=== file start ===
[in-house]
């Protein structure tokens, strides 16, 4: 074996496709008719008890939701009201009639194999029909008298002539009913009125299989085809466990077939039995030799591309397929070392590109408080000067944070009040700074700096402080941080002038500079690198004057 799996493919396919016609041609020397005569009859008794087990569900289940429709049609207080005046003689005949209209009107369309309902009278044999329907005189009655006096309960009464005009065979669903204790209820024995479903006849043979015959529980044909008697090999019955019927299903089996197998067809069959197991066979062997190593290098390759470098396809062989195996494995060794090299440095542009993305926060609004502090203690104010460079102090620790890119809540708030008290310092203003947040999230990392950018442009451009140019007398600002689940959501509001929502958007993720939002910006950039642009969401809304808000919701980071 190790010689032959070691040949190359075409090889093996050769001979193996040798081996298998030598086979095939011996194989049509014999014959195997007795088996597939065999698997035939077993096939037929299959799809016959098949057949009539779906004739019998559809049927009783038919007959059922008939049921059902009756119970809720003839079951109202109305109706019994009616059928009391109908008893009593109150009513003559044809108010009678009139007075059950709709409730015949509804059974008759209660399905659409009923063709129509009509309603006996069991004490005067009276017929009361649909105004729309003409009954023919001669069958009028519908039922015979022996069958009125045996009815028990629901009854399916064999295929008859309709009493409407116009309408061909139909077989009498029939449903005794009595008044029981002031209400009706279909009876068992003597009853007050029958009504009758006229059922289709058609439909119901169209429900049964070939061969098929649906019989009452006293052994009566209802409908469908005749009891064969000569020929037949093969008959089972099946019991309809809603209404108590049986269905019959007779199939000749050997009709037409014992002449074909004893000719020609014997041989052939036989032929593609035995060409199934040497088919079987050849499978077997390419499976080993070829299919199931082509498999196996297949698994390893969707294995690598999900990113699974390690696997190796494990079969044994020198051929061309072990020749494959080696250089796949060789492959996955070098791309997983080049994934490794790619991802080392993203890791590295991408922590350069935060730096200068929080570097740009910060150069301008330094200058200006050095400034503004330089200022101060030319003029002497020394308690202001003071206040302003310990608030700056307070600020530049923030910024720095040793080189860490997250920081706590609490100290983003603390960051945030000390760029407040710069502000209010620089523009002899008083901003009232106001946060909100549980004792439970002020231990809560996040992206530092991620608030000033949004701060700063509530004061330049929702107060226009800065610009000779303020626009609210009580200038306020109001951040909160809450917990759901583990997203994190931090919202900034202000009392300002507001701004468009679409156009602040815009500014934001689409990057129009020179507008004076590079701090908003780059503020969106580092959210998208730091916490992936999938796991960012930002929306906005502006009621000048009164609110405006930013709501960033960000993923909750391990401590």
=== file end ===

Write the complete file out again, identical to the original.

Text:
[in-house]
């Protein structure tokens, strides 16, 4: 074996496709008719008890939701009201009639194999029909008298002539009913009125299989085809466990077939039995030799591309397929070392590109408080000067944070009040700074700096402080941080002038500079690198004057 799996493919396919016609041609020397005569009859008794087990569900289940429709049609207080005046003689005949209209009107369309309902009278044999329907005189009655006096309960009464005009065979669903204790209820024995479903006849043979015959529980044909008697090999019955019927299903089996197998067809069959197991066979062997190593290098390759470098396809062989195996494995060794090299440095542009993305926060609004502090203690104010460079102090620790890119809540708030008290310092203003947040999230990392950018442009451009140019007398600002689940959501509001929502958007993720939002910006950039642009969401809304808000919701980071 190790010689032959070691040949190359075409090889093996050769001979193996040798081996298998030598086979095939011996194989049509014999014959195997007795088996597939065999698997035939077993096939037929299959799809016959098949057949009539779906004739019998559809049927009783038919007959059922008939049921059902009756119970809720003839079951109202109305109706019994009616059928009391109908008893009593109150009513003559044809108010009678009139007075059950709709409730015949509804059974008759209660399905659409009923063709129509009509309603006996069991004490005067009276017929009361649909105004729309003409009954023919001669069958009028519908039922015979022996069958009125045996009815028990629901009854399916064999295929008859309709009493409407116009309408061909139909077989009498029939449903005794009595008044029981002031209400009706279909009876068992003597009853007050029958009504009758006229059922289709058609439909119901169209429900049964070939061969098929649906019989009452006293052994009566209802409908469908005749009891064969000569020929037949093969008959089972099946019991309809809603209404108590049986269905019959007779199939000749050997009709037409014992002449074909004893000719020609014997041989052939036989032929593609035995060409199934040497088919079987050849499978077997390419499976080993070829299919199931082509498999196996297949698994390893969707294995690598999900990113699974390690696997190796494990079969044994020198051929061309072990020749494959080696250089796949060789492959996955070098791309997983080049994934490794790619991802080392993203890791590295991408922590350069935060730096200068929080570097740009910060150069301008330094200058200006050095400034503004330089200022101060030319003029002497020394308690202001003071206040302003310990608030700056307070600020530049923030910024720095040793080189860490997250920081706590609490100290983003603390960051945030000390760029407040710069502000209010620089523009002899008083901003009232106001946060909100549980004792439970002020231990809560996040992206530092991620608030000033949004701060700063509530004061330049929702107060226009800065610009000779303020626009609210009580200038306020109001951040909160809450917990759901583990997203994190931090919202900034202000009392300002507001701004468009679409156009602040815009500014934001689409990057129009020179507008004076590079701090908003780059503020969106580092959210998208730091916490992936999938796991960012930002929306906005502006009621000048009164609110405006930013709501960033960000993923909750391990401590």